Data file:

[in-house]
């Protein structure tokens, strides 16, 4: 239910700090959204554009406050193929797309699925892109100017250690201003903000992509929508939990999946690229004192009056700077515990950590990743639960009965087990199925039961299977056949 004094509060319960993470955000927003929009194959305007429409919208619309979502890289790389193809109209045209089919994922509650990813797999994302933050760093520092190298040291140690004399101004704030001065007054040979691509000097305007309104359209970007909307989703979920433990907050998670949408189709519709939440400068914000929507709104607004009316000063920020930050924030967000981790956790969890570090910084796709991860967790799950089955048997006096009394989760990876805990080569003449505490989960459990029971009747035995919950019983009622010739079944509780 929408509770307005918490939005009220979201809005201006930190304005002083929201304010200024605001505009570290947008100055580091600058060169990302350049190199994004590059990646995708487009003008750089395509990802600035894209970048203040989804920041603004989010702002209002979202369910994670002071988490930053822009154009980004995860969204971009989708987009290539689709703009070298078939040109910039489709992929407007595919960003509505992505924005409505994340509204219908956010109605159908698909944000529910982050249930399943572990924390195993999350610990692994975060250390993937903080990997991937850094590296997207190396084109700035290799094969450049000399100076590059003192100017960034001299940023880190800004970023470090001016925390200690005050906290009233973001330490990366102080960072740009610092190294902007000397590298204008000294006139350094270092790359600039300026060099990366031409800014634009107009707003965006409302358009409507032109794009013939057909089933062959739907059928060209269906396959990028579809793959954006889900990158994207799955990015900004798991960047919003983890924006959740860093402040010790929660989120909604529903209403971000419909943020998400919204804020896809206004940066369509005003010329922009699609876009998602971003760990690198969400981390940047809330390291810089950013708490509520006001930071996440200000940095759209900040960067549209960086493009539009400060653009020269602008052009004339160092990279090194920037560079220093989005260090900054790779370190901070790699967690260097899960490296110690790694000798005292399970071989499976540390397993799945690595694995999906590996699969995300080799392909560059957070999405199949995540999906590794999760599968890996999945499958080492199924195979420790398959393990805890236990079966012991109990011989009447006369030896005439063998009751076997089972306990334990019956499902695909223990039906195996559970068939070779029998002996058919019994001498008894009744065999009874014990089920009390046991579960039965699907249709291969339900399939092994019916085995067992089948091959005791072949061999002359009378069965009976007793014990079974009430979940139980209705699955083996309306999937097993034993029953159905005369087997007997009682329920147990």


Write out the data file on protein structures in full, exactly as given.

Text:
[in-house]
């Protein structure tokens, strides 16, 4: 239910700090959204554009406050193929797309699925892109100017250690201003903000992509929508939990999946690229004192009056700077515990950590990743639960009965087990199925039961299977056949 004094509060319960993470955000927003929009194959305007429409919208619309979502890289790389193809109209045209089919994922509650990813797999994302933050760093520092190298040291140690004399101004704030001065007054040979691509000097305007309104359209970007909307989703979920433990907050998670949408189709519709939440400068914000929507709104607004009316000063920020930050924030967000981790956790969890570090910084796709991860967790799950089955048997006096009394989760990876805990080569003449505490989960459990029971009747035995919950019983009622010739079944509780 929408509770307005918490939005009220979201809005201006930190304005002083929201304010200024605001505009570290947008100055580091600058060169990302350049190199994004590059990646995708487009003008750089395509990802600035894209970048203040989804920041603004989010702002209002979202369910994670002071988490930053822009154009980004995860969204971009989708987009290539689709703009070298078939040109910039489709992929407007595919960003509505992505924005409505994340509204219908956010109605159908698909944000529910982050249930399943572990924390195993999350610990692994975060250390993937903080990997991937850094590296997207190396084109700035290799094969450049000399100076590059003192100017960034001299940023880190800004970023470090001016925390200690005050906290009233973001330490990366102080960072740009610092190294902007000397590298204008000294006139350094270092790359600039300026060099990366031409800014634009107009707003965006409302358009409507032109794009013939057909089933062959739907059928060209269906396959990028579809793959954006889900990158994207799955990015900004798991960047919003983890924006959740860093402040010790929660989120909604529903209403971000419909943020998400919204804020896809206004940066369509005003010329922009699609876009998602971003760990690198969400981390940047809330390291810089950013708490509520006001930071996440200000940095759209900040960067549209960086493009539009400060653009020269602008052009004339160092990279090194920037560079220093989005260090900054790779370190901070790699967690260097899960490296110690790694000798005292399970071989499976540390397993799945690595694995999906590996699969995300080799392909560059957070999405199949995540999906590794999760599968890996999945499958080492199924195979420790398959393990805890236990079966012991109990011989009447006369030896005439063998009751076997089972306990334990019956499902695909223990039906195996559970068939070779029998002996058919019994001498008894009744065999009874014990089920009390046991579960039965699907249709291969339900399939092994019916085995067992089948091959005791072949061999002359009378069965009976007793014990079974009430979940139980209705699955083996309306999937097993034993029953159905005369087997007997009682329920147990």